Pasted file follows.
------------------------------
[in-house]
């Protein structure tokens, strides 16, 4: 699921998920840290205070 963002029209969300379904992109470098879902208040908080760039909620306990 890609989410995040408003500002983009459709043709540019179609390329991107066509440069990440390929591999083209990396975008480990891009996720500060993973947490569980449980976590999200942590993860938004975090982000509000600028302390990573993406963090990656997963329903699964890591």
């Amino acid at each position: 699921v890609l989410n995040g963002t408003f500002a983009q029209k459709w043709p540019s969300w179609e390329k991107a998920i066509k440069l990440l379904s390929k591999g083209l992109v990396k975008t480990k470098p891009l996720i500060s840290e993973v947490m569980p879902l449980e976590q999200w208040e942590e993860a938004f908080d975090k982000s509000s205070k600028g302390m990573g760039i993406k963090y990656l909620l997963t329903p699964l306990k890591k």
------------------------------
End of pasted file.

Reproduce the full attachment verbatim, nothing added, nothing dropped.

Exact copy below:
[in-house]
């Protein structure tokens, strides 16, 4: 699921998920840290205070 963002029209969300379904992109470098879902208040908080760039909620306990 890609989410995040408003500002983009459709043709540019179609390329991107066509440069990440390929591999083209990396975008480990891009996720500060993973947490569980449980976590999200942590993860938004975090982000509000600028302390990573993406963090990656997963329903699964890591």
């Amino acid at each position: 699921v890609l989410n995040g963002t408003f500002a983009q029209k459709w043709p540019s969300w179609e390329k991107a998920i066509k440069l990440l379904s390929k591999g083209l992109v990396k975008t480990k470098p891009l996720i500060s840290e993973v947490m569980p879902l449980e976590q999200w208040e942590e993860a938004f908080d975090k982000s509000s205070k600028g302390m990573g760039i993406k963090y990656l909620l997963t329903p699964l306990k890591k």